I started going to school. I started feeling very tired in the late afternoon. Thinking I was sick, I went to the health services. They didn’t see anything wrong with me. [Later] I realized that the concentration it took for me to try and follow classes in English was making me exhausted by the mid-afternoon. [Then] I had this astounding revelation that by being supported, and having teachers that wanted my success, I could do truly great things. I developed this perception that if you really want me to succeed, it’ll make an enormous difference, and I will do my very best to make you proud. I felt this amazingly, positively reinforcing environment. And then I came to Silicon Valley and worked with astounding people. I discovered that it’s an environment where I thrive and where I am happy and fulfilled. It’s the best thing that ever happened to me.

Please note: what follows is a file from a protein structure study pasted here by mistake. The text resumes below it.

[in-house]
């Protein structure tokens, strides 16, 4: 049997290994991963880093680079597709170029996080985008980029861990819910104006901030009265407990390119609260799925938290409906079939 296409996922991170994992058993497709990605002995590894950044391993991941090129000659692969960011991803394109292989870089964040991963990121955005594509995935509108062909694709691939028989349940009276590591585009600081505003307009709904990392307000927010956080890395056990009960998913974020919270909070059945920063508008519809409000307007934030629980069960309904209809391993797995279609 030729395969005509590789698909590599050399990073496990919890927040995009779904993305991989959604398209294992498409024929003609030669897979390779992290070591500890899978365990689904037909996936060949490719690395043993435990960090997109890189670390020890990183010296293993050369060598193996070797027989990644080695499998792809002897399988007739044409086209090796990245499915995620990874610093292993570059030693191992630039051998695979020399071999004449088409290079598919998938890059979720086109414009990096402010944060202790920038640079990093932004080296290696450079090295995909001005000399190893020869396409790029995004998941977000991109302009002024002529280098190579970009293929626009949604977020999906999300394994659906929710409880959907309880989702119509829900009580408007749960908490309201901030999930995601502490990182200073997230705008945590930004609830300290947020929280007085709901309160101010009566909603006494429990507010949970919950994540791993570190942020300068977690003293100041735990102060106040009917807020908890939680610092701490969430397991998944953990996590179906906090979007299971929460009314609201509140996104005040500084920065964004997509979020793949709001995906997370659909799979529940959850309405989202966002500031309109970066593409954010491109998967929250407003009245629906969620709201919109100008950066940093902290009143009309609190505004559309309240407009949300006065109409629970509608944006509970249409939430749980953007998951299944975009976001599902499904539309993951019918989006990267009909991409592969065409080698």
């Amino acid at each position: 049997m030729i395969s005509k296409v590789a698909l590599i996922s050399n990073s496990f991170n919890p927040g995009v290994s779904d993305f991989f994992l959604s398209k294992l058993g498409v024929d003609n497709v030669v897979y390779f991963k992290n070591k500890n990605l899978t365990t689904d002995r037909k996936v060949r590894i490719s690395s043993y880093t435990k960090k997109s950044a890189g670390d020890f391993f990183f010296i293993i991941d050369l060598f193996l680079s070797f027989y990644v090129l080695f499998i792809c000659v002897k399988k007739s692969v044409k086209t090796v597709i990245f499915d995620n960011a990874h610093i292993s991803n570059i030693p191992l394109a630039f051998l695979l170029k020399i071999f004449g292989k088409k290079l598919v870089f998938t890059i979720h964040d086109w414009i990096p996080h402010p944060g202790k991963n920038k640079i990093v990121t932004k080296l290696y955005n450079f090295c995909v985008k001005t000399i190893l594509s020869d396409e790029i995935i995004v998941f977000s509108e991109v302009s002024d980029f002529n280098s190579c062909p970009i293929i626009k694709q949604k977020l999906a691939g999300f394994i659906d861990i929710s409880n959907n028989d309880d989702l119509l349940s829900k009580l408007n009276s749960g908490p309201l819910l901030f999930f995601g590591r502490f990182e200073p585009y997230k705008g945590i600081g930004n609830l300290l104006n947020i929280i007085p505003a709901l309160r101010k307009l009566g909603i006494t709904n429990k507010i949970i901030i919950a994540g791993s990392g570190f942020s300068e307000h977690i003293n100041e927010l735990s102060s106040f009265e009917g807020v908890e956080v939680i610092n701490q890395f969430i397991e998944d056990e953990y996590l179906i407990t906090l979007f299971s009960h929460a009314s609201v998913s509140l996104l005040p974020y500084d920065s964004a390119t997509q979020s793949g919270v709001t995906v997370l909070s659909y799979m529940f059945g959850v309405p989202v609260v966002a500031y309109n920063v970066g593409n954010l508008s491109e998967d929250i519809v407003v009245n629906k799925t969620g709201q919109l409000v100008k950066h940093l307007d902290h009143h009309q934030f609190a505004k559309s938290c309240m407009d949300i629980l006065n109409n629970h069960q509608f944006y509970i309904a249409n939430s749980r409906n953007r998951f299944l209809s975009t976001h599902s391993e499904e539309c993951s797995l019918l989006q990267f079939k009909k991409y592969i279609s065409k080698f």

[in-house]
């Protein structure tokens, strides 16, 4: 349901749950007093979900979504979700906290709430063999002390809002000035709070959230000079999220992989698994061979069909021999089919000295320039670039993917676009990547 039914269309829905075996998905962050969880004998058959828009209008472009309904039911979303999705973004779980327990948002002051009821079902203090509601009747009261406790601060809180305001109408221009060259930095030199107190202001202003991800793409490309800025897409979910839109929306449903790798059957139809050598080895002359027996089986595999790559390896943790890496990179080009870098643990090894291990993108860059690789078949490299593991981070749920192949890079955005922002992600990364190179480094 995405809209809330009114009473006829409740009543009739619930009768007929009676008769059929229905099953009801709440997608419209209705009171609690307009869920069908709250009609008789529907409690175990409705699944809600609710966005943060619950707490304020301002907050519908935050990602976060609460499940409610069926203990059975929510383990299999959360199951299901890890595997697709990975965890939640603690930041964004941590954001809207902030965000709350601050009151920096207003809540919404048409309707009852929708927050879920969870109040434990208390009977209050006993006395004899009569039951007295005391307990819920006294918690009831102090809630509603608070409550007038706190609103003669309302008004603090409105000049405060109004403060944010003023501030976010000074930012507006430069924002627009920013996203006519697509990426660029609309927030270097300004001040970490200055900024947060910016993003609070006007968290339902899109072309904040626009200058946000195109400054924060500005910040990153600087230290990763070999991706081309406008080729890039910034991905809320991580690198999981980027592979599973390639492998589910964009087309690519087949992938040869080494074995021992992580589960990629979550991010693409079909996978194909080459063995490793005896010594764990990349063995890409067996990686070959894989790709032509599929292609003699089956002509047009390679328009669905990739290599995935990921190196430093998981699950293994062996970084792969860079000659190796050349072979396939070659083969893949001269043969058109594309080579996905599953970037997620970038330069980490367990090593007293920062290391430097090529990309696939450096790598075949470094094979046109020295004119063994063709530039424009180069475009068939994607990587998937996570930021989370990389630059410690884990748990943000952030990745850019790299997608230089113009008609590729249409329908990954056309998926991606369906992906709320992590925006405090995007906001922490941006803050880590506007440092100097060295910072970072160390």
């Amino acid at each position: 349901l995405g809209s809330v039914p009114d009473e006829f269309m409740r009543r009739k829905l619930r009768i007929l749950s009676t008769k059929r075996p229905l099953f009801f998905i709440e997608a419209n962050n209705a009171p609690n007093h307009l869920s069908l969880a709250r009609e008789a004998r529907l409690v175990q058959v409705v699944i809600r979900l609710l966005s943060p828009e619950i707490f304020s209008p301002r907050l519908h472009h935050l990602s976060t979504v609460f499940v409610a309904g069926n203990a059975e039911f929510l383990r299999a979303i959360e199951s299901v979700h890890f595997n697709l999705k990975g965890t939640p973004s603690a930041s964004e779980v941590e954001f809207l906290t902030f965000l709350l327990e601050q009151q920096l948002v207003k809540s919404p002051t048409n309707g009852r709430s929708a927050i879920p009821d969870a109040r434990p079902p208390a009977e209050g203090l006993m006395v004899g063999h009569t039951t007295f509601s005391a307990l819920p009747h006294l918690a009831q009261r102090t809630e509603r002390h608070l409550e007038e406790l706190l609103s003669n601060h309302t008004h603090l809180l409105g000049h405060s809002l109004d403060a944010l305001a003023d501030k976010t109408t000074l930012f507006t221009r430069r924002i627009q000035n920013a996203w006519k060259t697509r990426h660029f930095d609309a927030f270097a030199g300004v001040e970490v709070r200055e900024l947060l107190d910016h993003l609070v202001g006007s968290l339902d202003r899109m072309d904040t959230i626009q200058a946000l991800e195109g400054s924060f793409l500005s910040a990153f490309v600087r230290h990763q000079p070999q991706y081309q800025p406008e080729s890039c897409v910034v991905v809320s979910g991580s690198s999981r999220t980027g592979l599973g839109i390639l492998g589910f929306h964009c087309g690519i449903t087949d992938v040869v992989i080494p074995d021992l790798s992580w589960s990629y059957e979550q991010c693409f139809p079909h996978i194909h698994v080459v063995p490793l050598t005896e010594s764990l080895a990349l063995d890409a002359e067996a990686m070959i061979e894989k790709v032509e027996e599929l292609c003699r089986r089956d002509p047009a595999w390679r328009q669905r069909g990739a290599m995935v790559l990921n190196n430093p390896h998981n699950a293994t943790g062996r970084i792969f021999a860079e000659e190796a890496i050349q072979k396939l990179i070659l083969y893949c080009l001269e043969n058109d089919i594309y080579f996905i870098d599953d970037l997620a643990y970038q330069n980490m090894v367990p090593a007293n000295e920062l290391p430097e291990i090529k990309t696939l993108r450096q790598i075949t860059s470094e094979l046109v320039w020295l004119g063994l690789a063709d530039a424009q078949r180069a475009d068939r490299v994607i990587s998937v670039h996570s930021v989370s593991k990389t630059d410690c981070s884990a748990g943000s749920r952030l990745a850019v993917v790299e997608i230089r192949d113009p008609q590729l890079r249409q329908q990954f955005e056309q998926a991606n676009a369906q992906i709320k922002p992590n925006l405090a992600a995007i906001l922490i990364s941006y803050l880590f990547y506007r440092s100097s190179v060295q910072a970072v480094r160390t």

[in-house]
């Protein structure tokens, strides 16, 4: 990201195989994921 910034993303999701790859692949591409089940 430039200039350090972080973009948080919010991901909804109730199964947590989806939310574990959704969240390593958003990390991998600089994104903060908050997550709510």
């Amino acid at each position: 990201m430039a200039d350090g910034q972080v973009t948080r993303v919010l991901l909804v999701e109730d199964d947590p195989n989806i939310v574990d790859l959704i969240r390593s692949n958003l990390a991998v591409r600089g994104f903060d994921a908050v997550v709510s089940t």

I thought I should really do this great American thing and start a company, but I certainly didn’t know what starting a company was all about. So I racked my brain to try to come up with an idea and I had met another fellow. He told me if you move to the West Coast, maybe we can try to start a company. The company was called C-Cube. In the late 80s when I got out of school, video was analog. I thought “You know, it should really be digital. Maybe we could create a company that would enable this transition. And if we did that, we could build semiconductors that did the compression and decompression of the digital video.” My partner found the money…At the time the Japanese were eager to invest. Kubota Tractor Company gave him some money. So, we never had venture capital to start with. We had a tractor company give us money.